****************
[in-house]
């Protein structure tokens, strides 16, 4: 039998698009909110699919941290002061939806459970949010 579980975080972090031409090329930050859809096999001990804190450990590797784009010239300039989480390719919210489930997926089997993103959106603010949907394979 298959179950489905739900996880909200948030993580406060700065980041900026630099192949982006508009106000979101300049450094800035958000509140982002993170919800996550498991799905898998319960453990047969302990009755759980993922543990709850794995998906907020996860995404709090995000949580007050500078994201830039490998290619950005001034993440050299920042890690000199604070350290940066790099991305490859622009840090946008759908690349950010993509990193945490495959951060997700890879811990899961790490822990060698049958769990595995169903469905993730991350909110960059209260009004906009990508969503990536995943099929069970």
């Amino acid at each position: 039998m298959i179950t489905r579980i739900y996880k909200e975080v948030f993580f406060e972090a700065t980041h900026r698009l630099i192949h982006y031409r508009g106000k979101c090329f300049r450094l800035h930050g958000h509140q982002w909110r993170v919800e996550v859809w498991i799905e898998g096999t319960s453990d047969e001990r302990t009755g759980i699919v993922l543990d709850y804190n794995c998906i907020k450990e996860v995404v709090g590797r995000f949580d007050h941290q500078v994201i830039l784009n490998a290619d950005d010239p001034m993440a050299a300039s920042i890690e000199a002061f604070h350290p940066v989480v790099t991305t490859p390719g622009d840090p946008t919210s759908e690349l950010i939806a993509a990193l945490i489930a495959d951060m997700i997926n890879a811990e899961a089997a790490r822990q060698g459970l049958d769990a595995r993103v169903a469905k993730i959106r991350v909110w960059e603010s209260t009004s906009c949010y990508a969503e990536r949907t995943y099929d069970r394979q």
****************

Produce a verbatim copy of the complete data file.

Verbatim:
[in-house]
């Protein structure tokens, strides 16, 4: 039998698009909110699919941290002061939806459970949010 579980975080972090031409090329930050859809096999001990804190450990590797784009010239300039989480390719919210489930997926089997993103959106603010949907394979 298959179950489905739900996880909200948030993580406060700065980041900026630099192949982006508009106000979101300049450094800035958000509140982002993170919800996550498991799905898998319960453990047969302990009755759980993922543990709850794995998906907020996860995404709090995000949580007050500078994201830039490998290619950005001034993440050299920042890690000199604070350290940066790099991305490859622009840090946008759908690349950010993509990193945490495959951060997700890879811990899961790490822990060698049958769990595995169903469905993730991350909110960059209260009004906009990508969503990536995943099929069970």
């Amino acid at each position: 039998m298959i179950t489905r579980i739900y996880k909200e975080v948030f993580f406060e972090a700065t980041h900026r698009l630099i192949h982006y031409r508009g106000k979101c090329f300049r450094l800035h930050g958000h509140q982002w909110r993170v919800e996550v859809w498991i799905e898998g096999t319960s453990d047969e001990r302990t009755g759980i699919v993922l543990d709850y804190n794995c998906i907020k450990e996860v995404v709090g590797r995000f949580d007050h941290q500078v994201i830039l784009n490998a290619d950005d010239p001034m993440a050299a300039s920042i890690e000199a002061f604070h350290p940066v989480v790099t991305t490859p390719g622009d840090p946008t919210s759908e690349l950010i939806a993509a990193l945490i489930a495959d951060m997700i997926n890879a811990e899961a089997a790490r822990q060698g459970l049958d769990a595995r993103v169903a469905k993730i959106r991350v909110w960059e603010s209260t009004s906009c949010y990508a969503e990536r949907t995943y099929d069970r394979q």